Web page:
Yellow-bellied Sapsuckers have returned and in between sending their Morse code messages, are drilling into over 1,000 species of woody plants to obtain sap. At this time of year, sap wells are drilled into xylem tissues (transport water and nutrients from roots to branches) to feed on sap that is moving upward; after deciduous species leaf out, sap wells tap phloem tissues (transport sugars and other nutrients made in the leaves to other parts of the tree). Unlike sap drawn from the xylem which contains from 2-3% sugar, phloem sap may contain 20-30% sugar.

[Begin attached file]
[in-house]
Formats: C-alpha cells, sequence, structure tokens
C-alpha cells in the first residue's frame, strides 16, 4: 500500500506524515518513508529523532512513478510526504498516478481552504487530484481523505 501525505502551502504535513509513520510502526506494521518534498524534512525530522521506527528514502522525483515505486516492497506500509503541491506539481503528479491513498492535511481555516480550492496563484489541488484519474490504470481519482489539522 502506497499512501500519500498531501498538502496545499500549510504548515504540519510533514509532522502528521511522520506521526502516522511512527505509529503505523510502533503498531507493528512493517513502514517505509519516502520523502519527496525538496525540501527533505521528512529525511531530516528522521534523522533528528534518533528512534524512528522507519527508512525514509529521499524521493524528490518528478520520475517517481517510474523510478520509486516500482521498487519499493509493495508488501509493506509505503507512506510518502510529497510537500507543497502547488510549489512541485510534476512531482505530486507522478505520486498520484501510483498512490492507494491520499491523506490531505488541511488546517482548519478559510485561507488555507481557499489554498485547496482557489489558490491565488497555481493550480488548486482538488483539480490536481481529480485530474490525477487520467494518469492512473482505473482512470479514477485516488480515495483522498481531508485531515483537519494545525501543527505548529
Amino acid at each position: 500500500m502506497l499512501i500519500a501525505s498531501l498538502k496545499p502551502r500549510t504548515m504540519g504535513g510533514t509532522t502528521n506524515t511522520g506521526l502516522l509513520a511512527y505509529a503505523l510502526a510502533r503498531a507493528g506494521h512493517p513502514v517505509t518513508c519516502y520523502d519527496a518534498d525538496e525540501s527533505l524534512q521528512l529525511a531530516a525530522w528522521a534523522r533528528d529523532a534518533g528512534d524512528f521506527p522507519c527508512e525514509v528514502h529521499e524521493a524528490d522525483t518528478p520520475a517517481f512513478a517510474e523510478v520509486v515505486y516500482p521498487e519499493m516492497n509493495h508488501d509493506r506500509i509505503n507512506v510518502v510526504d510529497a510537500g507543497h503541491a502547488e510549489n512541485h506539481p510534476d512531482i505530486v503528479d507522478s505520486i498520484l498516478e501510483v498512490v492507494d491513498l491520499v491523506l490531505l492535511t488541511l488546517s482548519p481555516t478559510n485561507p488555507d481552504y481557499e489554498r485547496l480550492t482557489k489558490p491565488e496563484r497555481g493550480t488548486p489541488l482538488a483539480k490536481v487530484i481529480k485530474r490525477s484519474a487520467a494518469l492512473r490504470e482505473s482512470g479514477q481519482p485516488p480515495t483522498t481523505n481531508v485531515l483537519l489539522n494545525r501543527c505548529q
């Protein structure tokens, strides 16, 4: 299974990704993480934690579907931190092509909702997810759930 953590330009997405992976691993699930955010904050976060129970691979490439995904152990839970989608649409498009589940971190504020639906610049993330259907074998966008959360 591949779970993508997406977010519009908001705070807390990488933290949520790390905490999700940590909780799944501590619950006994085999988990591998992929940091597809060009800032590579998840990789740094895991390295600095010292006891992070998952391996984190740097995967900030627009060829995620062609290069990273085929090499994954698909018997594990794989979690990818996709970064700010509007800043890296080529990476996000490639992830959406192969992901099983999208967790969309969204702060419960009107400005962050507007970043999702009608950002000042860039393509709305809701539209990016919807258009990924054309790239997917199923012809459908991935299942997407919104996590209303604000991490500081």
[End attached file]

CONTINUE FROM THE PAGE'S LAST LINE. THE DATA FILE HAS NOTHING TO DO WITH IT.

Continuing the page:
Sapsucker tongues have a fringe of hair-like projections along the edges which enable the sapsucker to lap up the sap that accumulates in a well (“saplapper” would be a more accurate name for these woodpeckers). Recently a female sapsucker landed on the trunk of a nearby Sugar Maple and tapped eight wells. She then spent the better part of the afternoon inserting her brush-like tongue into the wells and drinking the sap that collected. The entire time she was drinking sap, she was constantly (8 times per hour) evacuating a stream of clear liquid (as opposed to the typical uric acid excreted by birds). Apparently much of what goes in must come out.